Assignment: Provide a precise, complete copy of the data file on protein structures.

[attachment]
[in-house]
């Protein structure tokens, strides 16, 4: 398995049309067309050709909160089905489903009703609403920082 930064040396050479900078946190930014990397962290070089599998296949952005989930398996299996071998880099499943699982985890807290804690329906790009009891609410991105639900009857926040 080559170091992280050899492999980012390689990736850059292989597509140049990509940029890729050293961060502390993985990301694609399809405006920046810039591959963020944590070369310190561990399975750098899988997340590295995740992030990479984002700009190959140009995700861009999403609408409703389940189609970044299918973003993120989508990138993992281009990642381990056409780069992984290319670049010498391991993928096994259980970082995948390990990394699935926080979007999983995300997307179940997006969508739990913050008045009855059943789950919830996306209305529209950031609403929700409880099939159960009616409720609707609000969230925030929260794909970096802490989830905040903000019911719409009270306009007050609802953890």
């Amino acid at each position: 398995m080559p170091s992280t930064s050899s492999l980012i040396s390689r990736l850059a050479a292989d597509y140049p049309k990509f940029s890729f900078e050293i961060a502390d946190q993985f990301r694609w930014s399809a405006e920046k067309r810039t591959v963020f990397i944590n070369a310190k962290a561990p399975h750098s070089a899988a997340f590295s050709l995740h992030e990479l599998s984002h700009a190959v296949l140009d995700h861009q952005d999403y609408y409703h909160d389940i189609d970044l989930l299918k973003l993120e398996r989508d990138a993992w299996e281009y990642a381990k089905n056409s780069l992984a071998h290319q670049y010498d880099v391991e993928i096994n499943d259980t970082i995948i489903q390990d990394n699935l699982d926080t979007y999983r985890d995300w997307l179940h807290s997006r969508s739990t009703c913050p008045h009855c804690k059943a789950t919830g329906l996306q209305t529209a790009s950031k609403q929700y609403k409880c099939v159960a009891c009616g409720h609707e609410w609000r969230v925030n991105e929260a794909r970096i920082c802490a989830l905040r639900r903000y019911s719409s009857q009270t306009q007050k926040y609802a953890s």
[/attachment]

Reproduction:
[in-house]
């Protein structure tokens, strides 16, 4: 398995049309067309050709909160089905489903009703609403920082 930064040396050479900078946190930014990397962290070089599998296949952005989930398996299996071998880099499943699982985890807290804690329906790009009891609410991105639900009857926040 080559170091992280050899492999980012390689990736850059292989597509140049990509940029890729050293961060502390993985990301694609399809405006920046810039591959963020944590070369310190561990399975750098899988997340590295995740992030990479984002700009190959140009995700861009999403609408409703389940189609970044299918973003993120989508990138993992281009990642381990056409780069992984290319670049010498391991993928096994259980970082995948390990990394699935926080979007999983995300997307179940997006969508739990913050008045009855059943789950919830996306209305529209950031609403929700409880099939159960009616409720609707609000969230925030929260794909970096802490989830905040903000019911719409009270306009007050609802953890």
């Amino acid at each position: 398995m080559p170091s992280t930064s050899s492999l980012i040396s390689r990736l850059a050479a292989d597509y140049p049309k990509f940029s890729f900078e050293i961060a502390d946190q993985f990301r694609w930014s399809a405006e920046k067309r810039t591959v963020f990397i944590n070369a310190k962290a561990p399975h750098s070089a899988a997340f590295s050709l995740h992030e990479l599998s984002h700009a190959v296949l140009d995700h861009q952005d999403y609408y409703h909160d389940i189609d970044l989930l299918k973003l993120e398996r989508d990138a993992w299996e281009y990642a381990k089905n056409s780069l992984a071998h290319q670049y010498d880099v391991e993928i096994n499943d259980t970082i995948i489903q390990d990394n699935l699982d926080t979007y999983r985890d995300w997307l179940h807290s997006r969508s739990t009703c913050p008045h009855c804690k059943a789950t919830g329906l996306q209305t529209a790009s950031k609403q929700y609403k409880c099939v159960a009891c009616g409720h609707e609410w609000r969230v925030n991105e929260a794909r970096i920082c802490a989830l905040r639900r903000y019911s719409s009857q009270t306009q007050k926040y609802a953890s």